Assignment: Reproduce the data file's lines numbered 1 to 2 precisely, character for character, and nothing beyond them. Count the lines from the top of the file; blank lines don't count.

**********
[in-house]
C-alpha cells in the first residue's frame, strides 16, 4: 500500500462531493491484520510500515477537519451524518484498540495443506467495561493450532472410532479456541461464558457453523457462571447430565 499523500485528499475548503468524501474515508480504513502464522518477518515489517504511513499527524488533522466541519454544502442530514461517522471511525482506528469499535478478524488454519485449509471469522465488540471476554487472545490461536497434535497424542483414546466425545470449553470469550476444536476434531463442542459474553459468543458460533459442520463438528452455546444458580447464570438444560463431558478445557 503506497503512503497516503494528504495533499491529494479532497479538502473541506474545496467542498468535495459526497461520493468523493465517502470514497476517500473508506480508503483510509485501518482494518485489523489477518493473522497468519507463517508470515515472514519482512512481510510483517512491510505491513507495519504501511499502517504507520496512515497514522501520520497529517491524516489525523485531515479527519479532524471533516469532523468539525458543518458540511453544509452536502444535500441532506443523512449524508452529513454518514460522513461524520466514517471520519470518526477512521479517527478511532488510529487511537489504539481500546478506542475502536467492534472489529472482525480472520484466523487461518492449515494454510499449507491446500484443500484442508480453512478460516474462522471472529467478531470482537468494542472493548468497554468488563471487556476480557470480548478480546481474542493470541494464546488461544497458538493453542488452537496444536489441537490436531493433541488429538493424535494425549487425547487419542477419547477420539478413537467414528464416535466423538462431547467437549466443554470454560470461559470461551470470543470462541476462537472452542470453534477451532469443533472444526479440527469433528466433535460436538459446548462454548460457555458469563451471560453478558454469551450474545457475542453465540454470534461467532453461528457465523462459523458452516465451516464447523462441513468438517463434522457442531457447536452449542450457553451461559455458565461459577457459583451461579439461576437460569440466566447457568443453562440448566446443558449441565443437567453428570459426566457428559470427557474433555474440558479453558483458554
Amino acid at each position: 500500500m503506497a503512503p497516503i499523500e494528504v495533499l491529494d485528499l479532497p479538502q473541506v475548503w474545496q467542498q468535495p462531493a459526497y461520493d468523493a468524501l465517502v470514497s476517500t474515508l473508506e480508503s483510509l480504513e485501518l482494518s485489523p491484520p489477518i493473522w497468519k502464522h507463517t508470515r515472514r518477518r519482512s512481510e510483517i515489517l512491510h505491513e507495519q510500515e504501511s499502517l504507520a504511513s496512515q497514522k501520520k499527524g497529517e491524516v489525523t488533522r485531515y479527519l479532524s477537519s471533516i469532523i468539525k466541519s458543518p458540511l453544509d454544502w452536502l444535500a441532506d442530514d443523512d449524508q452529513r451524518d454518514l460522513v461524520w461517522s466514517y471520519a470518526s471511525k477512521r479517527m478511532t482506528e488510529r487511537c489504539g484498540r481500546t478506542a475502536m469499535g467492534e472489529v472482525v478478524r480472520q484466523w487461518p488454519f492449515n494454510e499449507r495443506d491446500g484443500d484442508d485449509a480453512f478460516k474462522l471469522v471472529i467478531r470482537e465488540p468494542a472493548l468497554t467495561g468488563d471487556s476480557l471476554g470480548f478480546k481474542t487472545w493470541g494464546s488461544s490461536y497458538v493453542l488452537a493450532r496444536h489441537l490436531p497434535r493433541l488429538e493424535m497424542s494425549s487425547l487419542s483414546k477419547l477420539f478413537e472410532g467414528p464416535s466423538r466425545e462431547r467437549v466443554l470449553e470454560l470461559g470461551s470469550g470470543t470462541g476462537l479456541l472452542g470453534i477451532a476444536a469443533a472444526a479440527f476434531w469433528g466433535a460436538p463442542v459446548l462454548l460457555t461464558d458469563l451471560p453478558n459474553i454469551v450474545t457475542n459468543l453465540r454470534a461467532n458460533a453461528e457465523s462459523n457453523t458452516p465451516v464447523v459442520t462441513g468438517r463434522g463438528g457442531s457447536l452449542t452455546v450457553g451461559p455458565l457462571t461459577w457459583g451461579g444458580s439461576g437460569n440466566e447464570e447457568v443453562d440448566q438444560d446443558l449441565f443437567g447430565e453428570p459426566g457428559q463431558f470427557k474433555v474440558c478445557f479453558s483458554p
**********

[in-house]
C-alpha cells in the first residue's frame, strides 16, 4: 500500500462531493491484520510500515477537519451524518484498540495443506467495561493450532472410532479456541461464558457453523457462571447430565 499523500485528499475548503468524501474515508480504513502464522518477518515489517504511513499527524488533522466541519454544502442530514461517522471511525482506528469499535478478524488454519485449509471469522465488540471476554487472545490461536497434535497424542483414546466425545470449553470469550476444536476434531463442542459474553459468543458460533459442520463438528452455546444458580447464570438444560463431558478445557 503506497503512503497516503494528504495533499491529494479532497479538502473541506474545496467542498468535495459526497461520493468523493465517502470514497476517500473508506480508503483510509485501518482494518485489523489477518493473522497468519507463517508470515515472514519482512512481510510483517512491510505491513507495519504501511499502517504507520496512515497514522501520520497529517491524516489525523485531515479527519479532524471533516469532523468539525458543518458540511453544509452536502444535500441532506443523512449524508452529513454518514460522513461524520466514517471520519470518526477512521479517527478511532488510529487511537489504539481500546478506542475502536467492534472489529472482525480472520484466523487461518492449515494454510499449507491446500484443500484442508480453512478460516474462522471472529467478531470482537468494542472493548468497554468488563471487556476480557470480548478480546481474542493470541494464546488461544497458538493453542488452537496444536489441537490436531493433541488429538493424535494425549487425547487419542477419547477420539478413537467414528464416535466423538462431547467437549466443554470454560470461559470461551470470543470462541476462537472452542470453534477451532469443533472444526479440527469433528466433535460436538459446548462454548460457555458469563451471560453478558454469551450474545457475542453465540454470534461467532453461528457465523462459523458452516465451516464447523462441513468438517463434522457442531457447536452449542450457553451461559455458565461459577457459583451461579439461576437460569440466566447457568443453562440448566446443558449441565443437567453428570459426566457428559470427557474433555474440558479453558483458554